Controller Scheduling Changed To Curb Fatigue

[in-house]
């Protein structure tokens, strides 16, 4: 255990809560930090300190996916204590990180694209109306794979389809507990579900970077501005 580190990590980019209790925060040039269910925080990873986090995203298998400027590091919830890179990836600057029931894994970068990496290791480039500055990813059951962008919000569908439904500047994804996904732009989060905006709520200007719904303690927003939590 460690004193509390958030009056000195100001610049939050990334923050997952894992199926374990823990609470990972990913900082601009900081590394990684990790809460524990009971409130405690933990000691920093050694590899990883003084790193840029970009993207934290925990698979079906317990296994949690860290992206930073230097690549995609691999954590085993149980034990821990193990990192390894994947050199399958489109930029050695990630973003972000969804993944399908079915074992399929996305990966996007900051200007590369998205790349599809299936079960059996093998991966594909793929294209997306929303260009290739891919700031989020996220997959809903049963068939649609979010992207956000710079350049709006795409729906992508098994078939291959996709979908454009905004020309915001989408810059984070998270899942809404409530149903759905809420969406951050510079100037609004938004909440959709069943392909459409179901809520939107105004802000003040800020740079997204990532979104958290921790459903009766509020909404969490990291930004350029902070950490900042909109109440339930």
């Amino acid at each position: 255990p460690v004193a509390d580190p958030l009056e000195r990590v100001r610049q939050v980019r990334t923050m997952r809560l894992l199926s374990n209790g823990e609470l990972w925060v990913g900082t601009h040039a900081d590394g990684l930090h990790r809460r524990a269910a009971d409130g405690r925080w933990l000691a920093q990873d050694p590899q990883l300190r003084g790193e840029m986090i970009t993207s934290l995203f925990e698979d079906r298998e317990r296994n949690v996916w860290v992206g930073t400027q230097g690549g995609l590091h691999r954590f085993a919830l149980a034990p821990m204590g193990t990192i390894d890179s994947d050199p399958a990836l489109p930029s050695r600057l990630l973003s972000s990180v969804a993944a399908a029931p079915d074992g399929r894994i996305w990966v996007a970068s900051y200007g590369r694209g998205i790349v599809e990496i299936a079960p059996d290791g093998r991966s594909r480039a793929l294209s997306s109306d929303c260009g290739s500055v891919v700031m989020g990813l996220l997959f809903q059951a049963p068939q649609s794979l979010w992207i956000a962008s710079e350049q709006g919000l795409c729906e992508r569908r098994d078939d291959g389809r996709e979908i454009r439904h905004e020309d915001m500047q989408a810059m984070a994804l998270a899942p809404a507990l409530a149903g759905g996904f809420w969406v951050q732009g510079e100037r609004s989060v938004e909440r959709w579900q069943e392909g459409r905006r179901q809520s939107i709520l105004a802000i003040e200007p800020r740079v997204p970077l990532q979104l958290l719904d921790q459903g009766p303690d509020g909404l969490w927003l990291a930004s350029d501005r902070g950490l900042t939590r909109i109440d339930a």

Transportation Secretary Ray LaHood and FAA Administrator Randy Babbitt on Sunday announced changes to air traffic controller scheduling practices that will allow controllers more time for rest between shifts. The fact that the leaders worked on the controller fatigue issue over a weekend underscores the attention they’re giving to the issue in the wake of several incidents where lone controllers have fallen asleep late at night. This issue also led Hank Krakowski to resign as the air traffic chief on Thursday. “We expect controllers to come to work rested and ready to work and take personal responsibility for safety in the control towers. We have zero tolerance for sleeping on the job,” said LaHood. In lightning-speed fashion, the FAA and DOT developed new scheduling rules, which have already been put in place and will be fully in effect by the end of this week. Under the new rules, controllers will have a minimum of nine hours off between shifts, versus the previous eight, and they will no longer be able to swap shifts unless meeting this minimum; controllers will no longer be able to switch to an unscheduled midnight shift following a day off; and FAA managers will schedule their own shifts to ensure greater coverage in the early morning and late-night hours. Yesterday, Babbitt and the controllers union also began their “Call to Action” meetings on ATC safety and professionalism.